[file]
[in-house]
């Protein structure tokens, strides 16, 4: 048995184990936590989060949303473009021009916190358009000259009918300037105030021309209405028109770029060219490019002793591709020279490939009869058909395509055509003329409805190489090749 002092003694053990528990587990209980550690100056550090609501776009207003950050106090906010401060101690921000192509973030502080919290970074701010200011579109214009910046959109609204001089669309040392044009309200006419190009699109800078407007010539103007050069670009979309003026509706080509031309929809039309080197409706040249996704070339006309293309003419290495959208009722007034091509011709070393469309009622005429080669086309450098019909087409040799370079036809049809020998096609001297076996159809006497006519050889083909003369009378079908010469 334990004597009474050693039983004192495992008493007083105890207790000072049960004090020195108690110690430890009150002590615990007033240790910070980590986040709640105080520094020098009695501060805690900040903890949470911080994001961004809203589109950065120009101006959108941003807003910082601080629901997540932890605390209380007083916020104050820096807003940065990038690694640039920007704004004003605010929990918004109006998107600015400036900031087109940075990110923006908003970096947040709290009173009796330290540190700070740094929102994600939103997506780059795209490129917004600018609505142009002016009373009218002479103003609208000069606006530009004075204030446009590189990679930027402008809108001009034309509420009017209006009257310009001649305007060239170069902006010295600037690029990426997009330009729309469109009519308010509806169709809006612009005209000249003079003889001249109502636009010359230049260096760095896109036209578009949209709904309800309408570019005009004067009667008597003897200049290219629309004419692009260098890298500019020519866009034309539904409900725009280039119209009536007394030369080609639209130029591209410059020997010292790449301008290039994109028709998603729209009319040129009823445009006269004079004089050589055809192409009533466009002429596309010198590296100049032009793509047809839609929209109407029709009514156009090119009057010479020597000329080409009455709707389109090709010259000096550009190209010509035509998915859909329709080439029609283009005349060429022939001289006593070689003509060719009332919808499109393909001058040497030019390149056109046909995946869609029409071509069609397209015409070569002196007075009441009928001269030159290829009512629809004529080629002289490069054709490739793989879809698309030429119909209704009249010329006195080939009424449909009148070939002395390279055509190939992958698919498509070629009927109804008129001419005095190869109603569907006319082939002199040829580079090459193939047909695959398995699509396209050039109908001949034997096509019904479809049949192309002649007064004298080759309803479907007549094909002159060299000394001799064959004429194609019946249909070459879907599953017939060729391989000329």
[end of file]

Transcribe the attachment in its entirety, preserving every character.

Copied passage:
[in-house]
């Protein structure tokens, strides 16, 4: 048995184990936590989060949303473009021009916190358009000259009918300037105030021309209405028109770029060219490019002793591709020279490939009869058909395509055509003329409805190489090749 002092003694053990528990587990209980550690100056550090609501776009207003950050106090906010401060101690921000192509973030502080919290970074701010200011579109214009910046959109609204001089669309040392044009309200006419190009699109800078407007010539103007050069670009979309003026509706080509031309929809039309080197409706040249996704070339006309293309003419290495959208009722007034091509011709070393469309009622005429080669086309450098019909087409040799370079036809049809020998096609001297076996159809006497006519050889083909003369009378079908010469 334990004597009474050693039983004192495992008493007083105890207790000072049960004090020195108690110690430890009150002590615990007033240790910070980590986040709640105080520094020098009695501060805690900040903890949470911080994001961004809203589109950065120009101006959108941003807003910082601080629901997540932890605390209380007083916020104050820096807003940065990038690694640039920007704004004003605010929990918004109006998107600015400036900031087109940075990110923006908003970096947040709290009173009796330290540190700070740094929102994600939103997506780059795209490129917004600018609505142009002016009373009218002479103003609208000069606006530009004075204030446009590189990679930027402008809108001009034309509420009017209006009257310009001649305007060239170069902006010295600037690029990426997009330009729309469109009519308010509806169709809006612009005209000249003079003889001249109502636009010359230049260096760095896109036209578009949209709904309800309408570019005009004067009667008597003897200049290219629309004419692009260098890298500019020519866009034309539904409900725009280039119209009536007394030369080609639209130029591209410059020997010292790449301008290039994109028709998603729209009319040129009823445009006269004079004089050589055809192409009533466009002429596309010198590296100049032009793509047809839609929209109407029709009514156009090119009057010479020597000329080409009455709707389109090709010259000096550009190209010509035509998915859909329709080439029609283009005349060429022939001289006593070689003509060719009332919808499109393909001058040497030019390149056109046909995946869609029409071509069609397209015409070569002196007075009441009928001269030159290829009512629809004529080629002289490069054709490739793989879809698309030429119909209704009249010329006195080939009424449909009148070939002395390279055509190939992958698919498509070629009927109804008129001419005095190869109603569907006319082939002199040829580079090459193939047909695959398995699509396209050039109908001949034997096509019904479809049949192309002649007064004298080759309803479907007549094909002159060299000394001799064959004429194609019946249909070459879907599953017939060729391989000329």